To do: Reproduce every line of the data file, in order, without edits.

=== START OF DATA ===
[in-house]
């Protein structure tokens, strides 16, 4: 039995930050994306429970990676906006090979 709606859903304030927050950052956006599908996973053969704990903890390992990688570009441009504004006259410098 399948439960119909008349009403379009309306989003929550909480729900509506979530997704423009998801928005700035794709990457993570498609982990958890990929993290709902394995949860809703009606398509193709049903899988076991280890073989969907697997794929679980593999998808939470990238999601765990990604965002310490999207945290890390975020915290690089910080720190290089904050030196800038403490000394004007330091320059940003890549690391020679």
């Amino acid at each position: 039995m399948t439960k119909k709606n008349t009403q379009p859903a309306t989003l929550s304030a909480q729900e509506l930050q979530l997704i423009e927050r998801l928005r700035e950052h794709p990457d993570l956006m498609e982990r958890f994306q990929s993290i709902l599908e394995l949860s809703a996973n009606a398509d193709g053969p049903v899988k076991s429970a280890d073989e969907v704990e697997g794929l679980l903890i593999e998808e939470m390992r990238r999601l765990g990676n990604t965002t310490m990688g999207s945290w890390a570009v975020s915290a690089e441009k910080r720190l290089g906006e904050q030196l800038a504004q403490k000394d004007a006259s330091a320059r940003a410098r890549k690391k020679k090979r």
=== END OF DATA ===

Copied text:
[in-house]
């Protein structure tokens, strides 16, 4: 039995930050994306429970990676906006090979 709606859903304030927050950052956006599908996973053969704990903890390992990688570009441009504004006259410098 399948439960119909008349009403379009309306989003929550909480729900509506979530997704423009998801928005700035794709990457993570498609982990958890990929993290709902394995949860809703009606398509193709049903899988076991280890073989969907697997794929679980593999998808939470990238999601765990990604965002310490999207945290890390975020915290690089910080720190290089904050030196800038403490000394004007330091320059940003890549690391020679």
């Amino acid at each position: 039995m399948t439960k119909k709606n008349t009403q379009p859903a309306t989003l929550s304030a909480q729900e509506l930050q979530l997704i423009e927050r998801l928005r700035e950052h794709p990457d993570l956006m498609e982990r958890f994306q990929s993290i709902l599908e394995l949860s809703a996973n009606a398509d193709g053969p049903v899988k076991s429970a280890d073989e969907v704990e697997g794929l679980l903890i593999e998808e939470m390992r990238r999601l765990g990676n990604t965002t310490m990688g999207s945290w890390a570009v975020s915290a690089e441009k910080r720190l290089g906006e904050q030196l800038a504004q403490k000394d004007a006259s330091a320059r940003a410098r890549k690391k020679k090979r």